Two Reuters journalists have been jailed for seven years after being found guilty of breaking state secrets laws while investigating the massacre of Rohingya Muslims in Myanmar.
Wa Lone, 32, and Kyaw Soe Oo, 28, were arrested last December carrying official documents given to them by police.
The pair had been gathering evidence about the execution of 10 men in the village of Inn Din in Myanmar’s northern Rakhine State.
The deaths happened during a widespread campaign of violence which started last August and saw more than 700,000 Rohingya flee to neighbouring Bangladesh.
The military crackdown followed attacks on police posts by Rohingya insurgents.
Reuter’s editor-in-chief Stephen J. Alder said: “Today is a sad day for Myanmar, Reuters journalists Wa Lone and Kyaw Soe Oo, and the press everywhere.
“”This is a major step backward in Myanmar’s transition to democracy [and] cannot be squared with the rule of law or freedom of speech.”
He added that the verdict “must be corrected by the Myanmar government as a matter of urgency.”
Kevin Krolicki, Reuters’ regional editor for Asia said: “What happened today threatens to undermine the rule of law and freedom of press that democracy requires.”
Shortly after the announcement broke the UN in Myanmar issued a call for the pair to be released back to their families and jobs.
Brad Adams, Asia director of Human Rights Watch, also issued a statement, saying: “The outrageous convictions of the Reuters journalists show Myanmar courts’ willingness to muzzle those reporting on military atrocities.
“These sentences mark a new low for press freedom and further backsliding on rights under Aung San Suu Kyi’s government.”
Dan Chugg, Britain’s ambassador to Myanmarr, said “We are extremely disappointed by this verdict”, as US ambassador to Myanmar Scot Marciel said “It’s deeply troubling for everybody who has struggled so hard here for media freedom.”
Video shared online shows supporters attempting to stop the police van carrying the journalists from leaving the court.
According to Reuters, on 2 September 2017, Buddhist villagers and government troops in Inn Din killed the men who had been sheltering by a nearby beach after their houses had been burned.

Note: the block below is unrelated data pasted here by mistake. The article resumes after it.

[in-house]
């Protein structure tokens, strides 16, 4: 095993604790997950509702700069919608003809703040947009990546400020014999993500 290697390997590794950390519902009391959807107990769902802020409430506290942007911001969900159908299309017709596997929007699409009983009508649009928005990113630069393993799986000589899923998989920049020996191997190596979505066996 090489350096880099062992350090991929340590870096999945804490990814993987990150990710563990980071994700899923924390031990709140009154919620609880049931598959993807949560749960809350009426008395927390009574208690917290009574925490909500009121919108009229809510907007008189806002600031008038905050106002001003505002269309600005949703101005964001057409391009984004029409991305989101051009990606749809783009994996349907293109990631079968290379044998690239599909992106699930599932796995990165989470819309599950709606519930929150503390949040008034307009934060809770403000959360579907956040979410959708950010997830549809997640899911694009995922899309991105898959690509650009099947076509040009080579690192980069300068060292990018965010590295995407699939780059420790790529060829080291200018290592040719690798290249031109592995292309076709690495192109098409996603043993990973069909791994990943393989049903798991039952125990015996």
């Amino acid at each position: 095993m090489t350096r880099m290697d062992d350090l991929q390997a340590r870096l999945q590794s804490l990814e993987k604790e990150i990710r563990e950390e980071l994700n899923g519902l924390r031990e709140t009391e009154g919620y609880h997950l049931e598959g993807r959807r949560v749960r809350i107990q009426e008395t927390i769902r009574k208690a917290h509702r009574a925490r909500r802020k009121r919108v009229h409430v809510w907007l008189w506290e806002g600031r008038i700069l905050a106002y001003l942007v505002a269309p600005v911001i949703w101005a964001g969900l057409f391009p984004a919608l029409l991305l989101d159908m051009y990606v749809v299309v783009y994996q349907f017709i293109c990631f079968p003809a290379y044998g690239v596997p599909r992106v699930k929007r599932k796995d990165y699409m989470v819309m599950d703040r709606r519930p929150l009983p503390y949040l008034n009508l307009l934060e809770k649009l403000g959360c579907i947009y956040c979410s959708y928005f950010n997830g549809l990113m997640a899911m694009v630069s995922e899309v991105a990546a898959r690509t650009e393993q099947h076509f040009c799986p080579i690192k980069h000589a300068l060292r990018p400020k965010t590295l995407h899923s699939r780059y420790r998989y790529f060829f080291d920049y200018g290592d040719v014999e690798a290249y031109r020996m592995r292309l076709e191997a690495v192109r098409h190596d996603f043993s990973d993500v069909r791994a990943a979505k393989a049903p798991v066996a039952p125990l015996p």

Reporters found at least two of the men had been hacked to death, the rest had been shot and then buried in a shallow grave.
On 12 December 2017, Wa Lone and Kyaw Soe Oo had been invited to dinner by police officers who handed them documents about the massacre.
They were arrested when they left the restaurant and charged with “possessing important and secret government documents related to Rakhine state and security forces.”
Police claimed the information was illegally obtained with the intention of sharing it with foreign media.
Both men denied the charges, with lawyers claiming they had been set up as punishment for exposing the massacre.
“The truth is on our side. Whatever the situation is, we will not be shaken. They cannot make us weak,” said Wa Lone ahead of the verdict.
During the trial, the court heard from one police officer who said he was ordered to plant evidence against them.
The government maintains they were detained for breaking the Official Secrets Act.
After the verdict was delivered, family members pledged to continue to fight the men to be freed.
In January, Myanmar’s military admitted for the the first time that its troops had been involved in the unlawful killing of 10 men in Inn Din.
However, it claimed the villagers and soldiers carried out revenge attacks against what it called “Bengali terrorists”.
The army said seven soldiers have since been sentenced to 10 years in prison with hard labour for their role in the killings.
The verdict comes a week after a UN report said military leaders must face genocide charges for their role in the violence.
Myanmar has rejected the findings saying the international community was making “false allegations”.
More to follow…
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